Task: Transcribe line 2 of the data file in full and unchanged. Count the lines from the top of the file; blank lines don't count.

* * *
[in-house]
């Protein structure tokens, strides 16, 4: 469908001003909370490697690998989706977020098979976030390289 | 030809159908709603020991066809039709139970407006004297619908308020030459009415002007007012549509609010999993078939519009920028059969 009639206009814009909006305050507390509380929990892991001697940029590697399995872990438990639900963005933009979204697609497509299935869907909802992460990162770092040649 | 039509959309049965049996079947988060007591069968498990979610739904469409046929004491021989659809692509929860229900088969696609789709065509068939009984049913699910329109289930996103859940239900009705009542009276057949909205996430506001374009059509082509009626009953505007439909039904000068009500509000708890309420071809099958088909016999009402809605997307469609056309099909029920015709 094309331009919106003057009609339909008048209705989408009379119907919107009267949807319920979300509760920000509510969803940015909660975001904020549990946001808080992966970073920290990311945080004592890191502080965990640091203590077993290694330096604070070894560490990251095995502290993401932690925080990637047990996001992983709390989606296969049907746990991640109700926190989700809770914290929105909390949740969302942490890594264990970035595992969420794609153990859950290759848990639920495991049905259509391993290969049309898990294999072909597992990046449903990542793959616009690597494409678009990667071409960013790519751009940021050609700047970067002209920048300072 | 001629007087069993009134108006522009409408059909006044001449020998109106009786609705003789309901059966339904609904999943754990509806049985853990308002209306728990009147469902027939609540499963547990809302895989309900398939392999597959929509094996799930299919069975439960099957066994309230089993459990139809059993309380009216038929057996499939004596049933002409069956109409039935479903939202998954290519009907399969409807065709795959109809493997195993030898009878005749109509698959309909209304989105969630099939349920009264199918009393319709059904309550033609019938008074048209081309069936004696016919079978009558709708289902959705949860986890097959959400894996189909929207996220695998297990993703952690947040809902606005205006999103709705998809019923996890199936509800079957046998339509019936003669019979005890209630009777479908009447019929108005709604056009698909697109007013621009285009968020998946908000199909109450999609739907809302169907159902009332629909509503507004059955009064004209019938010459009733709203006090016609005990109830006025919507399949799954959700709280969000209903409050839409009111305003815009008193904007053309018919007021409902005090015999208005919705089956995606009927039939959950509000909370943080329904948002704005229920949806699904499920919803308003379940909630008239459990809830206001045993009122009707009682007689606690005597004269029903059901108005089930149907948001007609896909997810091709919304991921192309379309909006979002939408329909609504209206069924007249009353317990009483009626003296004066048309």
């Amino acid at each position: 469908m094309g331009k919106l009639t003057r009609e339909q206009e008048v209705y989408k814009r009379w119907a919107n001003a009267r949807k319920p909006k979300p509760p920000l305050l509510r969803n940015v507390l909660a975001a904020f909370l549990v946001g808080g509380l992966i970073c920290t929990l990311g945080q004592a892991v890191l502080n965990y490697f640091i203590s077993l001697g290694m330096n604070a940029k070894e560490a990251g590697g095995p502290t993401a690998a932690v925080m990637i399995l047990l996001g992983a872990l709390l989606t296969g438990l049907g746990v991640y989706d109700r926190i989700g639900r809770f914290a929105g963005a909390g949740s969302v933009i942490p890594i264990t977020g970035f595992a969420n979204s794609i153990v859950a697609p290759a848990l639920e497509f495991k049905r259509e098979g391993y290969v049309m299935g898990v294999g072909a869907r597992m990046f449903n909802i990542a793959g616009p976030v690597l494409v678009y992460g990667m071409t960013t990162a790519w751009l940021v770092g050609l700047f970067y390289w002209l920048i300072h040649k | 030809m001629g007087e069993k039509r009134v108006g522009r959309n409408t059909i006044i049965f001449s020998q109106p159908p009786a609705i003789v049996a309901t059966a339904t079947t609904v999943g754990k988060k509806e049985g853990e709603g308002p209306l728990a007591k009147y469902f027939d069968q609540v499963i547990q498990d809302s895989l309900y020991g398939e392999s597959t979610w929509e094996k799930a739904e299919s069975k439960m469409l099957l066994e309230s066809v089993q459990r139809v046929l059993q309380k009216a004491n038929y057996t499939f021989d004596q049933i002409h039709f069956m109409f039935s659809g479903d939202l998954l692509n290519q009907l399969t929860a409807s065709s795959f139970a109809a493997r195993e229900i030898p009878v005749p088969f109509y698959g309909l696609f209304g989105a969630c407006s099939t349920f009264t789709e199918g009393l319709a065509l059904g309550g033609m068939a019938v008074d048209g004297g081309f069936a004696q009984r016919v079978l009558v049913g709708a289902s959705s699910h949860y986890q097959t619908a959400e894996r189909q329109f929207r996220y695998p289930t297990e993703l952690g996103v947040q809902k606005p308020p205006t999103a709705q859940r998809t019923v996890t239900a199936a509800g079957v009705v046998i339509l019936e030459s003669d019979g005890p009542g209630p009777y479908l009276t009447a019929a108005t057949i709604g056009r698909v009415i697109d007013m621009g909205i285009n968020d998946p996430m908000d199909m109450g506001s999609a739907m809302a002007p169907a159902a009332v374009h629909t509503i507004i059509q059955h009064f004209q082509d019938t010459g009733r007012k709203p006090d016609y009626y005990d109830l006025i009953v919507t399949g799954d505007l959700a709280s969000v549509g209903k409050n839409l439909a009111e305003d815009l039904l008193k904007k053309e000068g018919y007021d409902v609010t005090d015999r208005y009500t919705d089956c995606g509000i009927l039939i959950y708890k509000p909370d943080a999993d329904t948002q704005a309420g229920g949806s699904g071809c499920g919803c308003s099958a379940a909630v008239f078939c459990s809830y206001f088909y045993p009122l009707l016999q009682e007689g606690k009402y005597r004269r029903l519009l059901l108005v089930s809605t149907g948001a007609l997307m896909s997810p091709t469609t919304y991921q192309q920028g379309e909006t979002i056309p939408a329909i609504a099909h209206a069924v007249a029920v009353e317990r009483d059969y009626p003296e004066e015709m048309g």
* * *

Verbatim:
């Protein structure tokens, strides 16, 4: 469908001003909370490697690998989706977020098979976030390289 | 030809159908709603020991066809039709139970407006004297619908308020030459009415002007007012549509609010999993078939519009920028059969 009639206009814009909006305050507390509380929990892991001697940029590697399995872990438990639900963005933009979204697609497509299935869907909802992460990162770092040649 | 039509959309049965049996079947988060007591069968498990979610739904469409046929004491021989659809692509929860229900088969696609789709065509068939009984049913699910329109289930996103859940239900009705009542009276057949909205996430506001374009059509082509009626009953505007439909039904000068009500509000708890309420071809099958088909016999009402809605997307469609056309099909029920015709 094309331009919106003057009609339909008048209705989408009379119907919107009267949807319920979300509760920000509510969803940015909660975001904020549990946001808080992966970073920290990311945080004592890191502080965990640091203590077993290694330096604070070894560490990251095995502290993401932690925080990637047990996001992983709390989606296969049907746990991640109700926190989700809770914290929105909390949740969302942490890594264990970035595992969420794609153990859950290759848990639920495991049905259509391993290969049309898990294999072909597992990046449903990542793959616009690597494409678009990667071409960013790519751009940021050609700047970067002209920048300072 | 001629007087069993009134108006522009409408059909006044001449020998109106009786609705003789309901059966339904609904999943754990509806049985853990308002209306728990009147469902027939609540499963547990809302895989309900398939392999597959929509094996799930299919069975439960099957066994309230089993459990139809059993309380009216038929057996499939004596049933002409069956109409039935479903939202998954290519009907399969409807065709795959109809493997195993030898009878005749109509698959309909209304989105969630099939349920009264199918009393319709059904309550033609019938008074048209081309069936004696016919079978009558709708289902959705949860986890097959959400894996189909929207996220695998297990993703952690947040809902606005205006999103709705998809019923996890199936509800079957046998339509019936003669019979005890209630009777479908009447019929108005709604056009698909697109007013621009285009968020998946908000199909109450999609739907809302169907159902009332629909509503507004059955009064004209019938010459009733709203006090016609005990109830006025919507399949799954959700709280969000209903409050839409009111305003815009008193904007053309018919007021409902005090015999208005919705089956995606009927039939959950509000909370943080329904948002704005229920949806699904499920919803308003379940909630008239459990809830206001045993009122009707009682007689606690005597004269029903059901108005089930149907948001007609896909997810091709919304991921192309379309909006979002939408329909609504209206069924007249009353317990009483009626003296004066048309």